MY LOVES is sure to further captivate all KIM WATERS fans and earn him innumerable new ones as well again affirming that he has rightfully been acclaimed The #1 Urban Jazz Saxophonist and is here to stay! In this regard, Kim once stated, “I enjoy helping others and it is my hope that my music in some way brings positivity to the world. I believe that the world cannot live without new music – I know I can’t!”

Kim Waters published with permission of Bettie Grace Miner.

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Wayman Tisdale – A Huge One

Tisdale

After a stellar career that produced eight top-selling jazz CDs and one gospel project, prepare yourself for a different side of Wayman Tisdale—one that was 12 years in the making!

It’s The Fonk Record featuring 11 original songs, Tisdale’s own funky vocals and a crew of down-and-dirty musicians, The Fonk Record also boasts three guest stars with extensive funk résumés—George Clinton, George Duke and Ali Woodson.

To those who knew him best, it seemed only natural that Tisdale would craft a funk project. “He always wanted to make funk music,” says Derek (DOA) Allen, who produced The Fonk Record and was one of Tisdale’s closest friends. “People are going to see a whole ‘nother side of Wayman on this record—he was on a mission to play as hard and funky as he could.”

Tisdale confided in Allen that a funk project was something he always wanted to do. At first it was a playful joke with a few demos here and there. Inspired by great funk artists like Bootsy Collins and Robert Wilson of the Gap Band, Tisdale created his own funky moniker: Tiz and named his band The Fonkie Planetarians. His power source came from Stinky the Sock! Those who were lucky enough to catch Tisdale in concert got a glimpse of his alter ego when he’d perform 20 to 30-minute funk-filled interludes during his jazz shows. “If you saw it, you knew it was the most explosive part of his show,” Allen says. “That’s when the party got started!”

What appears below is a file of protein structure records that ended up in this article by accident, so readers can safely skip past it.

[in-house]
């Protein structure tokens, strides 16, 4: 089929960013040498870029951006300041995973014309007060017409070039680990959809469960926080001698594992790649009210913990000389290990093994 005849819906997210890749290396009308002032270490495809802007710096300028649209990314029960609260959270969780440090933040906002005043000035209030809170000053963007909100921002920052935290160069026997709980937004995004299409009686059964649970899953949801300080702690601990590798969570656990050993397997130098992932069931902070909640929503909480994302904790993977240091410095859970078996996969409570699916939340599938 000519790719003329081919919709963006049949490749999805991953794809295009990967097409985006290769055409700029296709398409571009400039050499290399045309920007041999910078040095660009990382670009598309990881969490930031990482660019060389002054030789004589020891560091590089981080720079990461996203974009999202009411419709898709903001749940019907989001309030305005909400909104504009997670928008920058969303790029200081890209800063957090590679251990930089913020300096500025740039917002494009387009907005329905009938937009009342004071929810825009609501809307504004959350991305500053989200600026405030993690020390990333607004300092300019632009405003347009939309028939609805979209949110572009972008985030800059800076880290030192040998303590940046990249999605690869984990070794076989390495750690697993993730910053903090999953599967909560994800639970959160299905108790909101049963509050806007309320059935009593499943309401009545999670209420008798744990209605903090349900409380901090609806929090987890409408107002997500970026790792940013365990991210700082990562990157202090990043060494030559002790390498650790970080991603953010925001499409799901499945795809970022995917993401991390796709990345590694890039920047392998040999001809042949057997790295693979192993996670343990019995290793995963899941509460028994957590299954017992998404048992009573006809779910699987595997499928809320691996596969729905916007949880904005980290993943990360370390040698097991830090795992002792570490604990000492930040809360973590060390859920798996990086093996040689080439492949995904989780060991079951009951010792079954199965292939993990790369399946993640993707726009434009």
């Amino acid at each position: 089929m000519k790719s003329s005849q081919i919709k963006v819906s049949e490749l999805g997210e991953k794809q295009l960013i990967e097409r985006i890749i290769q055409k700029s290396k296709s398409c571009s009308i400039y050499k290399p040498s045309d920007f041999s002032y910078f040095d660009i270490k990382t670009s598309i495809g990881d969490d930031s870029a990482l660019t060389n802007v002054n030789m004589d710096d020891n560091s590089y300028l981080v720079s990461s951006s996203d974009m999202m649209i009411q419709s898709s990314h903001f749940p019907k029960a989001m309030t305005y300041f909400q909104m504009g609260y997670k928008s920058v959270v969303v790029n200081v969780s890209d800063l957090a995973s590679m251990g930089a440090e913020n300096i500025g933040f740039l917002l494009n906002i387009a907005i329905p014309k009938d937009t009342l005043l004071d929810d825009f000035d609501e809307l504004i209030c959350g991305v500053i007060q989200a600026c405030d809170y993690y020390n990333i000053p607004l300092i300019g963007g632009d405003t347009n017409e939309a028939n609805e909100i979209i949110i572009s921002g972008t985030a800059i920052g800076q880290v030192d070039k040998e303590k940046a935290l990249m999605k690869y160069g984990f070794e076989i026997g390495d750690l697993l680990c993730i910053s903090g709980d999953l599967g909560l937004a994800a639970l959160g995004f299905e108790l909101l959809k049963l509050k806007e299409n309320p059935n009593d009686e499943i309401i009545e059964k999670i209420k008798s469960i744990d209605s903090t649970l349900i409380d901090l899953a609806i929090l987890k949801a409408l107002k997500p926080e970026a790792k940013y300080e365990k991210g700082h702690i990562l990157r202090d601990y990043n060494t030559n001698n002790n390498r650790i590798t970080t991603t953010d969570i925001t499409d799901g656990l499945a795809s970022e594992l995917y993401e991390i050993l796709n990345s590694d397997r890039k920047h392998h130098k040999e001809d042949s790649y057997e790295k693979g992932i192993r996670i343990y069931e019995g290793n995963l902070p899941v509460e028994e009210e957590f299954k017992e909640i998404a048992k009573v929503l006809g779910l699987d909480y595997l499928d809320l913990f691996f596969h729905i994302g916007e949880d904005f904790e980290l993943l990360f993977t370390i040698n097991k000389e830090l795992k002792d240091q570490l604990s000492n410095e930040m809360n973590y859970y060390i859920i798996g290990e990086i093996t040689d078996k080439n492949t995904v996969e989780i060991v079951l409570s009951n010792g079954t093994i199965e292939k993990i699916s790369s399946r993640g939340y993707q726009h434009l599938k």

But Tisdale was way too busy with his successful jazz career to focus attention on his fonk. Between hosting jazz cruises, headlining tours, and being an active and loving husband and father, there wasn’t much time. One thing changed that: a diagnosis of cancer in 2007. Tisdale could not ignore his alter ego any longer. “He spent the last two years of his life finishing The Fonk Record,” says Allen. “Only he knew, when no one else did, that God was going to call him home. While he was in the hospital getting chemotherapy, he used funk music as therapy. I would send him files to listen to and it was part of the healing process. When he died, he was at peace.

Tisdale died on the morning of May 15, 2009, at St. John Medical Center in Tulsa, where his wife had taken him when he had trouble breathing. Tisdale’s agent described his death as a “great shock” and noted that Tisdale had been planning to go into the recording studio the following week for a project with jazz guitarist Norman Brown. Tisdale and his wife, Regina, had four children.

Wayman Tisdale published with permission of Bettie Grace Miner.

Richard Smith – The Jazz Professor

Richard Smith

Richard Smith is a high-acclaimed professor of jazz guitar music at the USC. The University of Southern California is one of the world’s leading private research universities, located in the heart of Los Angeles. The USC Thornton studio/jazz guitar department is considered one of the finest guitar programs in the world, boasting a faculty of world class touring and recording guitarists.

Richard Smith has already performed with Kirk Whalum, Marc Antoine, Rick Braun, Richard Elliot, Dan Siegel, Warren Hill, Bob Hope and Brian Bromberg, to name a few. His solo projects are Rockin The Boat (1989), Puma Creek (1989), Bella Firenza (1991), From My Window (1994), First Kiss (1997), Flow (1999), Natural Soul (2002), Soulidified (2003) and LA Chillharmonic (2008).